Please be open to a new world. Do not expect people to accommodate to you. You accommodate to them. You are not in the United States so learn about the new culture. Don't come back with the tourist experience. Study abroad is what you make of it.

 

Jennifer Smith

Hometown: Cypress, Texas

Major (study interests): History and Law

Awards: Phi Theta Kappa International Honor Society, Beta Lambda Mu Chapter

Transfer Plans: University of Houston (Fall 2008) and Northeast Law School

Year studied in Italy: 2008

Q: Why study abroad?
Unlike the stark white walls of a classroom, looking out the window and seeing another country makes the subjects come alive. No pictures can capture the sights, smells, and sounds that the experience gives.

Q: Most important things learned?
I have traveled to over 20 countries and I have never had such an amazing trip! Biggest lesson learned: it is okay to accept help - I do not have to do everything on my own. (Crutches helped teach me that in Rome). And also that although I have an open mind, there is always something to learn.

Q: Advice for future study abroad students?
Always have an open mind and passport ready.
"Live as if you were to die tomorrow. Learn as if you were to live forever." Mahatma Gandhi
When they say pack light - pack light!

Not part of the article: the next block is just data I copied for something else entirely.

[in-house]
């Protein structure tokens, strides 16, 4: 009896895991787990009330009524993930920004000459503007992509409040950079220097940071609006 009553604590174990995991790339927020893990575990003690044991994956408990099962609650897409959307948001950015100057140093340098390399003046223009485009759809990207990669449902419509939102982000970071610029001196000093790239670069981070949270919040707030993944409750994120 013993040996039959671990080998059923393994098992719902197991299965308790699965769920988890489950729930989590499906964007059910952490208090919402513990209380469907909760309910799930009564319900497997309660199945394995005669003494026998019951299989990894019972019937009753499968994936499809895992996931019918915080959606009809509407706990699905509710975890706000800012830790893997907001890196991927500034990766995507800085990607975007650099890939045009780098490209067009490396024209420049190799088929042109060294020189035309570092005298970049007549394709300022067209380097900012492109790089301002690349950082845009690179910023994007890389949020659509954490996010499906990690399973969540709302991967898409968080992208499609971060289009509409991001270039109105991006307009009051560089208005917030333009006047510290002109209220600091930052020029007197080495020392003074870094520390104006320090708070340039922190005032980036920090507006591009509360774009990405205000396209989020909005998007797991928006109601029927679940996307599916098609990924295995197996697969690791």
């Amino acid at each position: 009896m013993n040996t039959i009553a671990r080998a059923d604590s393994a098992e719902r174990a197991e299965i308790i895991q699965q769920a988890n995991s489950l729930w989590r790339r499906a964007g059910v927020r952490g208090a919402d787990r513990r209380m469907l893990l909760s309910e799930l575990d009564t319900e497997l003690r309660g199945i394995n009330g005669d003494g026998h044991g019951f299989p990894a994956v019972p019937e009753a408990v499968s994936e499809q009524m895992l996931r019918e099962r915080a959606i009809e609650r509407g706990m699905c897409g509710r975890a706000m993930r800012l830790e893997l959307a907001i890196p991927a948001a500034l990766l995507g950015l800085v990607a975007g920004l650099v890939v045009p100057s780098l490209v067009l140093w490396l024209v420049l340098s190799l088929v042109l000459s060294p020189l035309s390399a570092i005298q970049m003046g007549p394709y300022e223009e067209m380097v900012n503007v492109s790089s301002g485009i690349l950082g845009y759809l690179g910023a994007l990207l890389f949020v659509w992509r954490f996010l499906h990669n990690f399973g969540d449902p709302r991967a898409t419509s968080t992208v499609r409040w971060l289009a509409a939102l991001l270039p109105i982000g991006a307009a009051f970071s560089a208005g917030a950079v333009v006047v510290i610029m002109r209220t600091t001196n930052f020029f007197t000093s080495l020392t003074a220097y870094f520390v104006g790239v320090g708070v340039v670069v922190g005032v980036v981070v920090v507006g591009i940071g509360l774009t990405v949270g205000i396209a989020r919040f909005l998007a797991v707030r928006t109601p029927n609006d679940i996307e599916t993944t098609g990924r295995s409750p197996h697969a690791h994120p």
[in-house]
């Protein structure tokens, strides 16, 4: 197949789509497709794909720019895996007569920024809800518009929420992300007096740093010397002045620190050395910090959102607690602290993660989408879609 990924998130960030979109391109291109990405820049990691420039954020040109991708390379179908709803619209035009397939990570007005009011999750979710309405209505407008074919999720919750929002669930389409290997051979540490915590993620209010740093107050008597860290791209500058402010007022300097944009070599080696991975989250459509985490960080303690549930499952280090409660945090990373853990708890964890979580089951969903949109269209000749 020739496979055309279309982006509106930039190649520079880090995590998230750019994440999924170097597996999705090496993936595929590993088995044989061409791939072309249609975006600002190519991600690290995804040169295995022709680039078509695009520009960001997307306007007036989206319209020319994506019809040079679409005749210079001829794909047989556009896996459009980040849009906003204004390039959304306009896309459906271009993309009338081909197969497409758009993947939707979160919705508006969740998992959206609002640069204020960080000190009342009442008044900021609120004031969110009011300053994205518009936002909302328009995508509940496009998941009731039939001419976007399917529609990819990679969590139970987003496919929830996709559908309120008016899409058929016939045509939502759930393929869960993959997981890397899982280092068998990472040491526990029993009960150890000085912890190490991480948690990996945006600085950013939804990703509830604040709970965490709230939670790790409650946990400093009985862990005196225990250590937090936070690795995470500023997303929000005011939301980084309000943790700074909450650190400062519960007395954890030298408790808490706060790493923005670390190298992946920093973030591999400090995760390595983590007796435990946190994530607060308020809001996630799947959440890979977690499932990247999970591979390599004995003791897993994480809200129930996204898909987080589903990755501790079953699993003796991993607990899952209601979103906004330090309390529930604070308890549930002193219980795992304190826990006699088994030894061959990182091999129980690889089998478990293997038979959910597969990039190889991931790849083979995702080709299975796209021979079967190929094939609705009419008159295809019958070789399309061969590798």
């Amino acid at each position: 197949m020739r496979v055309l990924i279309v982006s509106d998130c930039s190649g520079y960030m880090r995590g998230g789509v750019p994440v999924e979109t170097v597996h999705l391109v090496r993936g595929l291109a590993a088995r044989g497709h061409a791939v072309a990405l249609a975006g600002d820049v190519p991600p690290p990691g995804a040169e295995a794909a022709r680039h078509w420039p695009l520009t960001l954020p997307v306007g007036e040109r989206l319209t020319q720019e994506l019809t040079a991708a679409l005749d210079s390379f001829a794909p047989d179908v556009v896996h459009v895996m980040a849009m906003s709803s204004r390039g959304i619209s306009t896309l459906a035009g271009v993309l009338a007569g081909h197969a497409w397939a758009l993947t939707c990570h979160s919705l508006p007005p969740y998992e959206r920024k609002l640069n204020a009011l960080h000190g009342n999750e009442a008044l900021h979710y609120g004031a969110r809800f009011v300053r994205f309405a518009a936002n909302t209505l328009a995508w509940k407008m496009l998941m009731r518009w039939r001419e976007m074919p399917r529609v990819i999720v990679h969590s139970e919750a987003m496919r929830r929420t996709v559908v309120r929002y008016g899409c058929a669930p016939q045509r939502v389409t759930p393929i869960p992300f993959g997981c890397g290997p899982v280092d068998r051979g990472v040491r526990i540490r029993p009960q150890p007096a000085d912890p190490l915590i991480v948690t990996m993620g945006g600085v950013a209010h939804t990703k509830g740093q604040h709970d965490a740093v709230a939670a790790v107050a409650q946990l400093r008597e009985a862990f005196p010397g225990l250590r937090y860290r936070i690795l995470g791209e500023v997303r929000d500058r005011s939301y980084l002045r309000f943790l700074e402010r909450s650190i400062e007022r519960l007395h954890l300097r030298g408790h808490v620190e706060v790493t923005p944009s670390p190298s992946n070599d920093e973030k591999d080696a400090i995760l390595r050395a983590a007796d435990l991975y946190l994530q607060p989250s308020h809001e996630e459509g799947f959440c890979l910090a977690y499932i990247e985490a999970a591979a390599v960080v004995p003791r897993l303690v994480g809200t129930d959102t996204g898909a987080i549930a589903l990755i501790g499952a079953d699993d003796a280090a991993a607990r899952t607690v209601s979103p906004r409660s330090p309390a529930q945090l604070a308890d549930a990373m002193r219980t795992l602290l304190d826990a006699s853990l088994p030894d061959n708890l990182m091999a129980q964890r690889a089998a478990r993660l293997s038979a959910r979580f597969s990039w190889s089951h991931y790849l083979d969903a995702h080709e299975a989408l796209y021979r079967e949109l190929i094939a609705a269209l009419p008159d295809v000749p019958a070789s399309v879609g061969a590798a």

If you have a weak stomach, ask what kind of meat you are eating after dinner.

 

Lorena Urbina

Hometown: Houston, Texas

Major (study interests): Psychology

Degree /Awards:
Associate of Arts (AA), Lone Star College-CyFair (2008)
Phi Theta Kappa International Honor Society, Beta Lambda Mu Chapter Officer (2007/08)
Lone Star College-CyFair Psychology Research Assistantship (2007/08)
Lone Star College System Student International Explorations Scholarship recipient (2008)

Transfer Plans: University of Texas at Austin (Fall 2008)

Year studied in Italy: 2008

Q: Why study abroad?
It is a wonderful opportunity to experience different cultures and learn about who you really are. When you learn about something in the classroom and actually go visit the place, statue, painting, etc., you are able to understand what the meaning behind the history really is.

Q: Most important things learned?
I learned that becoming involved in a different culture is a wonderful opportunity to open yourself, assimilate and learn about a whole different world than your own. It offers a different perspective of what Italian life really is.

Q: Advice for future study abroad students?
Pack very light, buy plane tickets ahead of time (at least one month and a half), bring really good walking/running shoes.